Response from the authors generally
The only substantive response to date from the authors of Marvel et al. to my original article, other than regarding LU run 1, has been a comment at RealClimate by Gavin Schmidt, stating that my observation that their plotted iRF values (both for volcanoes and historical forcing) appear to be shifted by +0.29 W/m2 from the data values was misplaced, since they had used 1850–59 mean forcings as a baseline. There was no mention anywhere in Marvel et al. that this had been done. The difference is negligible except for volcanic (and hence also Historical) forcing: all other individual forcings varied very little during the 1850s from their value in 1850, the baseline year used for the data values.
The baseline used for iRF forcings is not actually relevant to my criticisms of results in Marvel et al. Since their iRF results are based on regressions over 1906–2005, with the estimated best-fit lines not constrained to pass through the zero-forcing, zero-GMST change origin, they are unaffected by the baseline used. Revising the forcing baseline alters, for volcanic and Historical forcings, the differences between Marvel’s best-fit slope and that derived from a more physically-justifiable regression basis that requires it to pass through the origin, but it does not eliminate them.
The use of a 1850–59 baseline also greatly reduces the apparent large difference between iRF and ERF volcanic forcing changes. However, that does not affect my point that the strongly positive change in low-efficacy ERF volcanic forcing to 1996–2005 depresses the TCR/ECS estimates based on Historical ERF forcing in a way that is not applicable to most observationally-based estimates. This point applies equally to the Marvel et al. iRF based estimates. The downwards bias that low volcanic forcing efficacy has on estimation of TCR and ECS from the Historical simulations would not occur if the practices used in sound observationally-based, historical period studies were followed. Such studies use analysis periods or methods that minimise the impact of volcanism, and thereby avoid bias from low volcanic efficacy.
I thank Ryan O’Donnell for the code used to produce the World projection plots.
 Kate Marvel, Gavin A. Schmidt, Ron L. Miller and Larissa S. Nazarenko, et al.: Implications for climate sensitivity from the response to individual forcings. Nature Climate Change DOI: 10.1038/NCLIMATE2888. The paper is pay-walled, but the Supplementary Information (SI) is not.
 Miller, R. L. et al. CMIP5 historical simulations (1850_2012) with GISS ModelE2. J. Adv. Model. Earth Syst. 6, 441_477 (2014). Open access.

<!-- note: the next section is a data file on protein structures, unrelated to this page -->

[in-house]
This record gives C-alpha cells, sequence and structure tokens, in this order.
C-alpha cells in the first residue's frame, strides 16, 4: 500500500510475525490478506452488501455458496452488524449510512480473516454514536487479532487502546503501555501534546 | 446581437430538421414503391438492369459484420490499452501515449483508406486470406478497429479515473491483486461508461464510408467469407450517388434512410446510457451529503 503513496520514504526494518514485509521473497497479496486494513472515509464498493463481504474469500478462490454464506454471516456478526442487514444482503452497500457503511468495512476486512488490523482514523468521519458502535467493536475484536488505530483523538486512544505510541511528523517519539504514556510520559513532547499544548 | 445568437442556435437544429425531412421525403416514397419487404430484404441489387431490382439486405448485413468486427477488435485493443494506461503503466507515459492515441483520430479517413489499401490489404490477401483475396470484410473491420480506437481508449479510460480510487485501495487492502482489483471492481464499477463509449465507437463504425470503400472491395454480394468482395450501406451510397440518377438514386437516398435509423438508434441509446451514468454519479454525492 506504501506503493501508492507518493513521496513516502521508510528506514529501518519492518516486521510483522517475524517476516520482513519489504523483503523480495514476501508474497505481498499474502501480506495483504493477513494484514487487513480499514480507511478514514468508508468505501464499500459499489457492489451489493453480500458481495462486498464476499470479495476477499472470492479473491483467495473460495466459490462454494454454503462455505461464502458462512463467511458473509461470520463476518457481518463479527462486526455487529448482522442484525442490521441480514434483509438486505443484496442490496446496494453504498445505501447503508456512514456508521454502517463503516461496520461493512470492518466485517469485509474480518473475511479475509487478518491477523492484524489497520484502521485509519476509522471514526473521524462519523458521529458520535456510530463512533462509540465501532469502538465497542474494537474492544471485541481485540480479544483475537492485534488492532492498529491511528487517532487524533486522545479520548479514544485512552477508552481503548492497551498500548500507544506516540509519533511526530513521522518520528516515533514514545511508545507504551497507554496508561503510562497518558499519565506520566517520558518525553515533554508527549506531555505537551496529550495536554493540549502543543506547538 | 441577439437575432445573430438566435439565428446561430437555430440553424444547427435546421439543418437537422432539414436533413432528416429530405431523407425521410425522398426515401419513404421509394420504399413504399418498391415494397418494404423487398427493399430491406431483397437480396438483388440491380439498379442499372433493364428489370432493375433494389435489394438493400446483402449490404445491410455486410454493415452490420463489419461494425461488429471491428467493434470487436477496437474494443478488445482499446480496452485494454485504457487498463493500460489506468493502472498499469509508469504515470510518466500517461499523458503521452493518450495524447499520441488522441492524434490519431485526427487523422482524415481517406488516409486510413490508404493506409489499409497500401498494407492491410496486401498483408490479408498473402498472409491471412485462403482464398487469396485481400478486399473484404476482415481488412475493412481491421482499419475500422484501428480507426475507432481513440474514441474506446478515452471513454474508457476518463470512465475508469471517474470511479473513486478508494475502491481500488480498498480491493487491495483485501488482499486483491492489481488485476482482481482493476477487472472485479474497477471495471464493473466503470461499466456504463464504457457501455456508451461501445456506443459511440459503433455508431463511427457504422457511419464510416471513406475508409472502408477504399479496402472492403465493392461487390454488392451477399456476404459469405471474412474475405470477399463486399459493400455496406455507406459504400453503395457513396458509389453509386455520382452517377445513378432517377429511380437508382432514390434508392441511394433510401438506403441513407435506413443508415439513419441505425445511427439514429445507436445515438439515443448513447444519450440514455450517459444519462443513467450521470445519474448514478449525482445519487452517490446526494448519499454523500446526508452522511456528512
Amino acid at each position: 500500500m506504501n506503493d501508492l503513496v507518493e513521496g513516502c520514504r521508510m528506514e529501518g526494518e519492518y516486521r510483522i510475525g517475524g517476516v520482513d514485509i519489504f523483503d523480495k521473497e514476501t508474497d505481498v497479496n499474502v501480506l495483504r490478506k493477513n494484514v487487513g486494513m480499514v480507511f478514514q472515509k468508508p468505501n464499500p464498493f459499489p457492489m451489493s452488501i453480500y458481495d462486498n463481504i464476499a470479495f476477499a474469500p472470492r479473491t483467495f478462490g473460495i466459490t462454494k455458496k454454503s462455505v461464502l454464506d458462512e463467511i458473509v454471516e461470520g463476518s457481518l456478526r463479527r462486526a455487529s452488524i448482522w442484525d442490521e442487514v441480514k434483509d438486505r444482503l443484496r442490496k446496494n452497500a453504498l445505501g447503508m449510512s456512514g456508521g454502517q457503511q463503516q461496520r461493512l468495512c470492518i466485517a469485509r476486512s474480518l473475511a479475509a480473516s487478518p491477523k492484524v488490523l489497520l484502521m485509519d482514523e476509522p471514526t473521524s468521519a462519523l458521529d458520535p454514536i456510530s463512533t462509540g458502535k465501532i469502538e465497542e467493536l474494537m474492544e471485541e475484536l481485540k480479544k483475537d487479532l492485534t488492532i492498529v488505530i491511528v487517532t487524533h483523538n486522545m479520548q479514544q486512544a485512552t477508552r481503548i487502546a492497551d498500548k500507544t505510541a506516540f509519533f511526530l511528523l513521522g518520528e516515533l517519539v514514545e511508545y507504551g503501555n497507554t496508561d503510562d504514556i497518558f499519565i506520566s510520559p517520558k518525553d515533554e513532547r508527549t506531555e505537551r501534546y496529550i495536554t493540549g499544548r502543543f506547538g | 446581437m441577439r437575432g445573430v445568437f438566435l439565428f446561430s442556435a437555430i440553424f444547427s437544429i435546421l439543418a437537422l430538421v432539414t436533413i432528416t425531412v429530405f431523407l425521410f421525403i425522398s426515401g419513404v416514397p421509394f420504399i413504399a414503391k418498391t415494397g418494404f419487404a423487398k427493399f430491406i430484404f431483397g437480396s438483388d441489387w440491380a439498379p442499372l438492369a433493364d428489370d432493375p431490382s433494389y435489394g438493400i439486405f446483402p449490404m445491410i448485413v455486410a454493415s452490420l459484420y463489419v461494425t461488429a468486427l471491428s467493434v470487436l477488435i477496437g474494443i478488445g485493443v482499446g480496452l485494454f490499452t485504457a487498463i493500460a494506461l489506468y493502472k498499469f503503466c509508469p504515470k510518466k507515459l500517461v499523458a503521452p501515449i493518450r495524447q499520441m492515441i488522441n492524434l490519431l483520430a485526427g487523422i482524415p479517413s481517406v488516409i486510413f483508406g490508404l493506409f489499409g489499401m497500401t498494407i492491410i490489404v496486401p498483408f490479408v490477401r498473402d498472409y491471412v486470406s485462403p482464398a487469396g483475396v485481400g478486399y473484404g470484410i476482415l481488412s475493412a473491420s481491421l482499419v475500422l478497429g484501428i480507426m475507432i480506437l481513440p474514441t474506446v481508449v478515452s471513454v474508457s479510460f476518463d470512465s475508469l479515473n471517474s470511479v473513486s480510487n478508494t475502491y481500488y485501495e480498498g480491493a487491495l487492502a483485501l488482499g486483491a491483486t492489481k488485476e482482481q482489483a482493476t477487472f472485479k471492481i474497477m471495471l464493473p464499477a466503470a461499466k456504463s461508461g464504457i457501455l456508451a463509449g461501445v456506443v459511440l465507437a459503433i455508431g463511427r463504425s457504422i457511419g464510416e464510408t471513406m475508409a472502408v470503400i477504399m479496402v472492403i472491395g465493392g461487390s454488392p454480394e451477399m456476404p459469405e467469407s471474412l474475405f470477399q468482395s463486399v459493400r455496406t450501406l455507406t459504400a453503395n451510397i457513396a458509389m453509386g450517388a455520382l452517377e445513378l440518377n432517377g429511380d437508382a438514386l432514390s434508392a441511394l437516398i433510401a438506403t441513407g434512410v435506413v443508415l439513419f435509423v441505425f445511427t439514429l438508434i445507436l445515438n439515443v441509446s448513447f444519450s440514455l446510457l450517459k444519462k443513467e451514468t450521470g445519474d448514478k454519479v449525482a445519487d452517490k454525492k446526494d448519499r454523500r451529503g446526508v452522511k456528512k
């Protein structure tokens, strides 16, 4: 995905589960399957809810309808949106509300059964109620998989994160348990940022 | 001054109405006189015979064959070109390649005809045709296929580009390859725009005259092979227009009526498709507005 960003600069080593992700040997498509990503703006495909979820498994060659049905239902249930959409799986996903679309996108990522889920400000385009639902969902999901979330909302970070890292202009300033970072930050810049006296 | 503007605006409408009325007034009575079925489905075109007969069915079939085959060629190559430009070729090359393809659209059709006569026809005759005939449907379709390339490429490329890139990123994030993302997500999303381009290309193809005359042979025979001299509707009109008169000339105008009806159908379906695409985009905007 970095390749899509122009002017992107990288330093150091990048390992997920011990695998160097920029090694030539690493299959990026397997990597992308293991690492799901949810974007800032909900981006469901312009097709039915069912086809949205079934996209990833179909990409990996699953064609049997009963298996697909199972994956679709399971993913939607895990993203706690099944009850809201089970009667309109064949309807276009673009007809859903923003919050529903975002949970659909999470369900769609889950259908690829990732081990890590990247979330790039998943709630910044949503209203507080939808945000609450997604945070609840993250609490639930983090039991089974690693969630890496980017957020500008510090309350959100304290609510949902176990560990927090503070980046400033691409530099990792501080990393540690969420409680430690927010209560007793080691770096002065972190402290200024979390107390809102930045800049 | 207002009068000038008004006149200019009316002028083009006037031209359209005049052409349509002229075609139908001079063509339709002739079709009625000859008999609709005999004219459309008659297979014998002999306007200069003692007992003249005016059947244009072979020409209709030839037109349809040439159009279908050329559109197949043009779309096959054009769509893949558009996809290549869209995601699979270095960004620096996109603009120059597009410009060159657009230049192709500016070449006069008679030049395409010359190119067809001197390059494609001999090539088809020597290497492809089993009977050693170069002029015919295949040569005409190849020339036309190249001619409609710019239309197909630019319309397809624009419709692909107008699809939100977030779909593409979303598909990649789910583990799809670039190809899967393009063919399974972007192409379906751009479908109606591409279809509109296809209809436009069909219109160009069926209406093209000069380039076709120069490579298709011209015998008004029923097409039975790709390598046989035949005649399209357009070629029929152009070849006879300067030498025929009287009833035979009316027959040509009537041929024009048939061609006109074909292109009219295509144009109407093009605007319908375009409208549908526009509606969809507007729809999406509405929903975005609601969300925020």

According to Miller et al. 2014, stratospheric water vapour is augmented according to the surface methane concentration, with a prescribed 2 year lag. Calculation of the forcing due to oxidation of methane is complicated, because several years elapse before the water vapour originating as surface methane circulates throughout the stratosphere.
Update 23 January 2016
I have just discovered (from Chandler et al 2013) that there was an error in the ocean model in the version of GISS-E2-R used to run the CMIP5 simulations. The single forcing simulations were part of the CMIP5 design, although it is possible that some or all of them were run after the correction was implemented.
Chandler et al write:
” We discuss two versions of the Pliocene and Preindustrial simulations because one set of simulations includes a post-CMIP5 correction to the model’s Gent-McWilliams ocean mixing scheme that has a substantial impact on the results – and offers a substantial improvement, correcting some serious problems with the GISS ModelE2-R ocean.”
explaining the problem as follows:
“the simulations described here as “GM-CORR” utilise a correction to the Gent- McWilliams parameterisation in the ocean component of the coupled climate model. In prior implementations of the mesoscale mixing parameterisation in GISS ModelE, which like many ocean models uses a unified Redi/GM scheme (Redi, 1982; Gent and McWilliams, 1990; Gent et al., 1995; Visbeck et al., 1997), a miscalculation in the isopycnal slopes led to spurious heat fluxes across the neutral surfaces, resulting in an ocean interior generally too warm, but with southern high latitudes that were too cold. A correction to resolve the problem was made for this study, and it will also be employed in all subsequent versions of ModelE2-R going forward.”
Interestingly, they also write:
“One of the most significant differences of the Pliocene GM CORR simulations, compared with those of the uncorrected model, is the characteristic of the meridional overturning in the Atlantic Ocean. In GM UNCOR the Atlantic Meridional Overturning Circulation (AMOC) collapsed and did not recover, something that was expected to be related to problems with the ocean mixing scheme. Although we hesitate to state that this is a clear improvement (little direct evidence from observations), it seems likely that the collapsed AMOC in the previous simulation was erroneous.”
It occurs to me to wonder whether this error in the GISS-E2-R ocean mixing parameterisation may account for its behaviour in Land use change run 1. It looks like something goes seriously wrong with the AMOC in the middle of the 20th century in that run, with no subsequent recovery evident. I have been unable to ascertain as yet whether that simulation was run using the uncorrected or the corrected ocean module code.
Additional reference: Chandler M A et al, 2013. Simulations of the mid-Pliocene Warm Period using two versions of the NASA/GISS ModelE2-R coupled model. Geosci Model Dev. 6, 517–531 (Open access)
Update 31 January 2016
I have now uploaded GMST and top of atmosphere radiative imbalance data from 1850 on for the GISS-E2-R runs used in Marvel et al. The data used by Marvel et al, available on the GISS website, omitted the first 50 years of simulations in the case of the GMST data, and gave ocean heat content rather than the appropriate, approximately 16% larger, TOA radiative imbalance data .